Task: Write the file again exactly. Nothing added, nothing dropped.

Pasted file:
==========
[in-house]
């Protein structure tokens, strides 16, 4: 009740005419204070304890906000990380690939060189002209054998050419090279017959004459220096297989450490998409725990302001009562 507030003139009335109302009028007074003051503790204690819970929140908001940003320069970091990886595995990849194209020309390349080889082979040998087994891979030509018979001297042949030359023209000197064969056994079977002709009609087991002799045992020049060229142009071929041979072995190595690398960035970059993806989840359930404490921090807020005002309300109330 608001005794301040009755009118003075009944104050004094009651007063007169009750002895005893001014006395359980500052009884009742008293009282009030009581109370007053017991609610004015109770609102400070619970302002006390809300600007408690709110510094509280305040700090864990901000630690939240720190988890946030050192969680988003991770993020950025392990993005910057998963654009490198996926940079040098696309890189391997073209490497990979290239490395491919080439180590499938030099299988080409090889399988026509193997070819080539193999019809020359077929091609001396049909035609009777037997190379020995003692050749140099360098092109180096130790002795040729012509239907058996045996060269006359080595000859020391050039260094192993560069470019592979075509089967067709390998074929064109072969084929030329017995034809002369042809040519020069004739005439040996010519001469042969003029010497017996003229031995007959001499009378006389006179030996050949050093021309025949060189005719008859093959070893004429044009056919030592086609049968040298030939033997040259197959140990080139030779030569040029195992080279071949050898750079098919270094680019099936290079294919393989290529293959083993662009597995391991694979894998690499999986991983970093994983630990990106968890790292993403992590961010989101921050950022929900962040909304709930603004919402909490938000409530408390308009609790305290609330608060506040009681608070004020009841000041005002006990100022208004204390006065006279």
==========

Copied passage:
[in-house]
């Protein structure tokens, strides 16, 4: 009740005419204070304890906000990380690939060189002209054998050419090279017959004459220096297989450490998409725990302001009562 507030003139009335109302009028007074003051503790204690819970929140908001940003320069970091990886595995990849194209020309390349080889082979040998087994891979030509018979001297042949030359023209000197064969056994079977002709009609087991002799045992020049060229142009071929041979072995190595690398960035970059993806989840359930404490921090807020005002309300109330 608001005794301040009755009118003075009944104050004094009651007063007169009750002895005893001014006395359980500052009884009742008293009282009030009581109370007053017991609610004015109770609102400070619970302002006390809300600007408690709110510094509280305040700090864990901000630690939240720190988890946030050192969680988003991770993020950025392990993005910057998963654009490198996926940079040098696309890189391997073209490497990979290239490395491919080439180590499938030099299988080409090889399988026509193997070819080539193999019809020359077929091609001396049909035609009777037997190379020995003692050749140099360098092109180096130790002795040729012509239907058996045996060269006359080595000859020391050039260094192993560069470019592979075509089967067709390998074929064109072969084929030329017995034809002369042809040519020069004739005439040996010519001469042969003029010497017996003229031995007959001499009378006389006179030996050949050093021309025949060189005719008859093959070893004429044009056919030592086609049968040298030939033997040259197959140990080139030779030569040029195992080279071949050898750079098919270094680019099936290079294919393989290529293959083993662009597995391991694979894998690499999986991983970093994983630990990106968890790292993403992590961010989101921050950022929900962040909304709930603004919402909490938000409530408390308009609790305290609330608060506040009681608070004020009841000041005002006990100022208004204390006065006279």